Trey Martinez Fischer, a Democrat from San Antonio, argued that more financing for education ought to have been allocated and that it would be more challenging to alter school funding after the budget plan is debated on the House floor. While amendments are permitted during the floor debate, generally speaking, the money added during the floor debate must be equivalent to the same amount taken out of another budget section.
“I’m not convinced that these numbers do anything to confront the inflationary costs in our schools. I want to see something [more] that’s just not set in concrete, and if there are opportunities to make different investments, that we have that,” said Martinez Fischer, a member of the committee who voted against the bill. “When I take this vote, I want to be able to tell my constituents that I’m still working for money for pub ed.”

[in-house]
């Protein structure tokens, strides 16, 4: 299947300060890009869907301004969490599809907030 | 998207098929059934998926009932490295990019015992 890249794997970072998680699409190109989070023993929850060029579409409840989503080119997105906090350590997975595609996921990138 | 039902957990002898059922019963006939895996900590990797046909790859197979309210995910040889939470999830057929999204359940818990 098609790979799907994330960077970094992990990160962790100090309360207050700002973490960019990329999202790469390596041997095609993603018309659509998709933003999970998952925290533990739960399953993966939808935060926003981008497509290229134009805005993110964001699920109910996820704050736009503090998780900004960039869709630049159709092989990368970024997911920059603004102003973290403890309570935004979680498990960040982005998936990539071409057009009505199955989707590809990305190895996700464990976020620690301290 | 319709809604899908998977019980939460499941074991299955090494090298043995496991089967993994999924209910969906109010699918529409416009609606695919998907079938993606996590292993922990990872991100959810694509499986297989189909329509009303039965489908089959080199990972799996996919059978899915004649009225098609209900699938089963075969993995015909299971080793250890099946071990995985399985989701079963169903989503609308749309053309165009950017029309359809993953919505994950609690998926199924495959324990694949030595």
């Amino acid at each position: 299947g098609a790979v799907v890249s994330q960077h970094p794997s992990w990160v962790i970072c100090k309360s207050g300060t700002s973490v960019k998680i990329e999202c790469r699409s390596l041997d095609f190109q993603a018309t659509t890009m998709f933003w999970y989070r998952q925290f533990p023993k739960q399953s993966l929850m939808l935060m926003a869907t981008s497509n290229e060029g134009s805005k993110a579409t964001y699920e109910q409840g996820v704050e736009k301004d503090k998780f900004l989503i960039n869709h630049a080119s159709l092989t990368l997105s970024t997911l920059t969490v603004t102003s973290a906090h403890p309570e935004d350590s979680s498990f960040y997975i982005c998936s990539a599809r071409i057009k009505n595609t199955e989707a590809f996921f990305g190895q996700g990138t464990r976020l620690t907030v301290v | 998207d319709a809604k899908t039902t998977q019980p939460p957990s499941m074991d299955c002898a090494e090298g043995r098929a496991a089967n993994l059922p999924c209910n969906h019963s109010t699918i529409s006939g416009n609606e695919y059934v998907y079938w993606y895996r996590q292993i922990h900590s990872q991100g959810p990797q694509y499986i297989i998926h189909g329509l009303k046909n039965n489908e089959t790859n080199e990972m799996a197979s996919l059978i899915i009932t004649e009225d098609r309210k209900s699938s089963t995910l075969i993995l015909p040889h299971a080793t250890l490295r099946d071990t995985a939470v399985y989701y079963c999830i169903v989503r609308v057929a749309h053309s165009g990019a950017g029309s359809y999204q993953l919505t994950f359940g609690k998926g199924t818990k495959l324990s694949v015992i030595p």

The committee’s budget proposal, which is more than 1,000 pages long, is anticipated to be discussed on the House floor just before Easter. About 700 people from around the state testified for 95 hours throughout 25 public hearings over the last six weeks, resulting in the current version.
The proposal will proceed to the Senate Finance Committee, which has been working similarly to create its version of how Texas should spend its money over the next two years after it leaves the House floor in approximately two weeks, with additional revisions anticipated.
After the Senate approves its proposal, the two chambers will meet secretly for the next month to resolve their differences before presenting a compromise bill to both chambers for a vote in late May. Following Abbott’s line-item veto power, it would then go to the state comptroller for certification that the budget is balanced as required by Texas law.